An Australian led investigation only recently reported by Lin et al. (2013), showed that spinal manipulation is cost-effective for sub-acute and chronic low back pain and at least as cost-effective as other forms of conservative treatment.32 Fritz et al. (2013) concluded that, at the very least, manipulative therapy is not associated with increased health care costs or utilisation of specific services following a new primary care low back pain consultation.34 An earlier extensive study from the United Kingdom—the BEAM Trial—was a randomized trial based upon 181 general practices and concluded that spinal manipulation is a cost-effective addition to “best care” in general practice.35
Recent Workers Compensation data from the USA suggest that patients with occupational spinal injuries visiting a surgeon first are significantly more likely to receive spinal surgery (42.7%) than those whose first visit was with a musculoskeletal clinician (1.5%), in this instance a chiropractor.36 This association holds true even when controlling for injury severity and other measures, implying a significant cost saving and emphasises the importance of fast access to appropriate assessment and care, so that best practice care may ensue at an early stage of the disorder.
Retrospective data from the Division of Workers' Compensation Claims in Florida revealed drastic savings when chiropractic was compared to non-chiropractic care for specific low back injuries during the period 1994-1999. Here total costs per claim were less than half for chiropractic care ($7,500 vs $16,500); the average time required to reach maximum medical improvement was 37% less (161 vs 219), and the average number of days required to return to work was reduced by 30% as well (77 vs 130). Incredibly and most surprising was the fact that, during this same period, utilization of chiropractors for such injuries decreased by 75% with at most only a 15% reduction of the number of cases treated by non-chiropractors.37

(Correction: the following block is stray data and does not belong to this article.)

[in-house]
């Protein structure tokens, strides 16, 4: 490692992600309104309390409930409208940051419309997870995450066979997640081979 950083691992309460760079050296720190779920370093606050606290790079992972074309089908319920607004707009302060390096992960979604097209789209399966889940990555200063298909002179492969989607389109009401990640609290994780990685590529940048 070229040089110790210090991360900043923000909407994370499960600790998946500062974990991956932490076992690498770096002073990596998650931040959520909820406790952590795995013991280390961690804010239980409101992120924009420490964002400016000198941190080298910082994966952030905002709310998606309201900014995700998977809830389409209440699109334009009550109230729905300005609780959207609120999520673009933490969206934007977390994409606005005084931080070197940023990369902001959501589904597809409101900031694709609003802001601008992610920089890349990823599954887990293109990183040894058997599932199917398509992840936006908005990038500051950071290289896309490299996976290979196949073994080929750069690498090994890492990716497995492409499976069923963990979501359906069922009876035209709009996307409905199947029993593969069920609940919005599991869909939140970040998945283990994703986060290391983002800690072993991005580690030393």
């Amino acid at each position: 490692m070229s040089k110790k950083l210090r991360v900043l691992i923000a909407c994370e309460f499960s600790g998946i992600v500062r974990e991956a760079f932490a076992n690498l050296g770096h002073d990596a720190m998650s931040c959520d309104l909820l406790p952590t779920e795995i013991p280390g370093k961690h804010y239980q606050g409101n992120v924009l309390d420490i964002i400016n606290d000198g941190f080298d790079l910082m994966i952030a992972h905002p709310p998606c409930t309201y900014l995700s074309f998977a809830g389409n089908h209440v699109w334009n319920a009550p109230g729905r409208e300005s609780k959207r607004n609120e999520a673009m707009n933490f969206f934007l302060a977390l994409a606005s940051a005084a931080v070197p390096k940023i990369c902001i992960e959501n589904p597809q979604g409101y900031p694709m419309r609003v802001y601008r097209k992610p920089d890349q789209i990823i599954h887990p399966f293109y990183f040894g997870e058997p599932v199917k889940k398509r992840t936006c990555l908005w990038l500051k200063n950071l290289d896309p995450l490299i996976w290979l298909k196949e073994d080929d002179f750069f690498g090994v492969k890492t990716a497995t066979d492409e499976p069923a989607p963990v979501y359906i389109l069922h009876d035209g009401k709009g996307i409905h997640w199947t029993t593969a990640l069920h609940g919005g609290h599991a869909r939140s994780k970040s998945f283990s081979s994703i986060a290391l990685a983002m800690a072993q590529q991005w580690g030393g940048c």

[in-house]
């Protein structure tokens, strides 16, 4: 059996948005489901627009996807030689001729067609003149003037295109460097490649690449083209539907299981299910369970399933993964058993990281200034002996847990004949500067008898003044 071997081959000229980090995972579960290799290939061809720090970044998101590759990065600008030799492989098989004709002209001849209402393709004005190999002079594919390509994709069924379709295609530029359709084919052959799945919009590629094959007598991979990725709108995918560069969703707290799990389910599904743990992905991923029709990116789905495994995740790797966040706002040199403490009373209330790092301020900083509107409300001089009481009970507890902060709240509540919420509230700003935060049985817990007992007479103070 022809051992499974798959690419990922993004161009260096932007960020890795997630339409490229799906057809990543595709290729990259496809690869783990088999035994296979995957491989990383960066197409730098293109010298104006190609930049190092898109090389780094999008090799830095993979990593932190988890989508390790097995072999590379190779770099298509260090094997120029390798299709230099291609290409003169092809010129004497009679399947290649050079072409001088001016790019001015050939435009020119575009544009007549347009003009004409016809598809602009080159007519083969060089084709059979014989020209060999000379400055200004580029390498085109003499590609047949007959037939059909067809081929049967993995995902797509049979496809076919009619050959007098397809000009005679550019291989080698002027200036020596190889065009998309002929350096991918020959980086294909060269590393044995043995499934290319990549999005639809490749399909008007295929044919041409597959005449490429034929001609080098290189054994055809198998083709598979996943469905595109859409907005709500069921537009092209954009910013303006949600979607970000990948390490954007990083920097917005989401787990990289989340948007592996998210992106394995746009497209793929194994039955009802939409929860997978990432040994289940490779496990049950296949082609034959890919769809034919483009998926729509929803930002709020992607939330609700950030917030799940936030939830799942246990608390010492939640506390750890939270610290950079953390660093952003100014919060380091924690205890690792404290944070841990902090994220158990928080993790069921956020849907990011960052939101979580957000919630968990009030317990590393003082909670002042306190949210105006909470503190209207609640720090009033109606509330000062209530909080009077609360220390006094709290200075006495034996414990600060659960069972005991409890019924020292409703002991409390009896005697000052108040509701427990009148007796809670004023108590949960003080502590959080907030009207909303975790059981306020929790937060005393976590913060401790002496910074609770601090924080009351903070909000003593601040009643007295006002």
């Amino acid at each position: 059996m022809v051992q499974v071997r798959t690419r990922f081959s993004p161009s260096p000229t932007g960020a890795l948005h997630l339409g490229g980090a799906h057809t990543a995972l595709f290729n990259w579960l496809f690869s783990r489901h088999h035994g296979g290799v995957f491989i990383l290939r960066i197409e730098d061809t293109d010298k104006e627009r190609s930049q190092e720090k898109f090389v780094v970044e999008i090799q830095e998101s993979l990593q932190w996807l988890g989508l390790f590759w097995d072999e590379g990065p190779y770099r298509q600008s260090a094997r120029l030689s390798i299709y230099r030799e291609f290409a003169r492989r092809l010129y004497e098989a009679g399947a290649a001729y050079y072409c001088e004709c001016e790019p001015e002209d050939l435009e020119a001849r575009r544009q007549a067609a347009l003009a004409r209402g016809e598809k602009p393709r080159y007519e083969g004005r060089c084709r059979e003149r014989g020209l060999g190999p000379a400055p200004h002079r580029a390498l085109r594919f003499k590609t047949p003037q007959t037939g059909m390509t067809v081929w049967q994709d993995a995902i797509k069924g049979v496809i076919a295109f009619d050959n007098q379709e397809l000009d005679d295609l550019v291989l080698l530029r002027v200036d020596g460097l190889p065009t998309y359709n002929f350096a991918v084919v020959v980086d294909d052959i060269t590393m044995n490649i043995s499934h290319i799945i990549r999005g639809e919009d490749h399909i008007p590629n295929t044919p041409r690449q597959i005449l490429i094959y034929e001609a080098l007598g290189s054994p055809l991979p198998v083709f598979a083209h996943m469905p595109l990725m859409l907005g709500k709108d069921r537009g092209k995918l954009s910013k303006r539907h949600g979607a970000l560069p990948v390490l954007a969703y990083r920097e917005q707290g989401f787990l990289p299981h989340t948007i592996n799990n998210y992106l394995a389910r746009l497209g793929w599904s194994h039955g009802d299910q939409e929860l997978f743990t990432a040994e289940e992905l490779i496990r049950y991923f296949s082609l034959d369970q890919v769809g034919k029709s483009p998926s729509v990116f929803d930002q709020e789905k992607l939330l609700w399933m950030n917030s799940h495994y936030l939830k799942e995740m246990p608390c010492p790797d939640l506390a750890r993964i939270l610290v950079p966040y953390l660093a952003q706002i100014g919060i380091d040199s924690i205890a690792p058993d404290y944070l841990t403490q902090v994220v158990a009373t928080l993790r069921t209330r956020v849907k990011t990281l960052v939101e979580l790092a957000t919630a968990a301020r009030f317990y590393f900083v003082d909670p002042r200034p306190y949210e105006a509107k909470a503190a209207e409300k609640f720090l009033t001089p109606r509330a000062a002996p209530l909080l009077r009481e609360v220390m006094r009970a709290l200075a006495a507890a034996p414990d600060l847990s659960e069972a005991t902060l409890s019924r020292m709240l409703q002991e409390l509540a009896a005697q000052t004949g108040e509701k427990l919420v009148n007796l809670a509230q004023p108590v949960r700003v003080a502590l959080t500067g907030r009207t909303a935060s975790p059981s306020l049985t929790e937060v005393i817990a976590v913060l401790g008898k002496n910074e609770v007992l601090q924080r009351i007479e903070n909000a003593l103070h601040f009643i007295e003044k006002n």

Much the same pattern was found in Texas. In this instance, the authors retrieved over 70 articles, reports, published studies, and treaties on the costs and effectiveness of chiropractic care and analyzed data on nearly 900,000 Texas Workers Compensation Claims from 1996-2001. The expenses resulting from lower back injuries amounted to $792.6M, with lower back and neck injuries accounting for 38% of the total claims costs. Here, chiropractors treated 30% of workers with lower back injuries but accounted for just 9.1% of the total costs and 17.5% of the medical costs. The average claim cost was $15,884, found to decrease to $12,202 when a worker with a lower back injury received at least 75% of care from a chiropractor. That figure fell to $7,632 when at least 90% of that care was given by a chiropractor.38
These same trends persisted in the state of North Carolina, in which a retrospective review of 96,627 claims between 1975 and 1994 archived by the North Carolina Industrial Commission produced the same compelling and ultimately unsettling data. Here it was shown that the treatment costs, total costs, and total time of disability for medical providers was $3,519, $17,673, and 176 days, respectively. The corresponding figures for chiropractic care, on the other hand, were just $663, $3,318, and 33 days. Again, the utilization rates for medical (85.4%) and chiropractic (0.8%) providers were far from equal.39
Cifuentes et al. (2011) showed that, after controlling for patient demographics and severity, clinicians offering musculoskeletal services for back pain had a significantly lower hazard ratio for disability recurrence than those treated by medical practitioners, and the patients also had lower rates of spinal surgery and opioid analgesic use.40 Upon return to work, patients under chiropractic care displayed superior outcomes compared to those receiving medical care or physical therapy. Interestingly, patients receiving no care also did better than individuals under MD or PT care and almost as well as those receiving chiropractic management. Reviews of the literature reveal the rarity of morbidity and no reported cases of mortality secondary to low back spinal manipulation, and through appropriate assessment by a suitably qualified musculoskeletal clinician, contraindications to manipulative therapy may be identified early, thereby reducing treatment-related risks even further. 41,42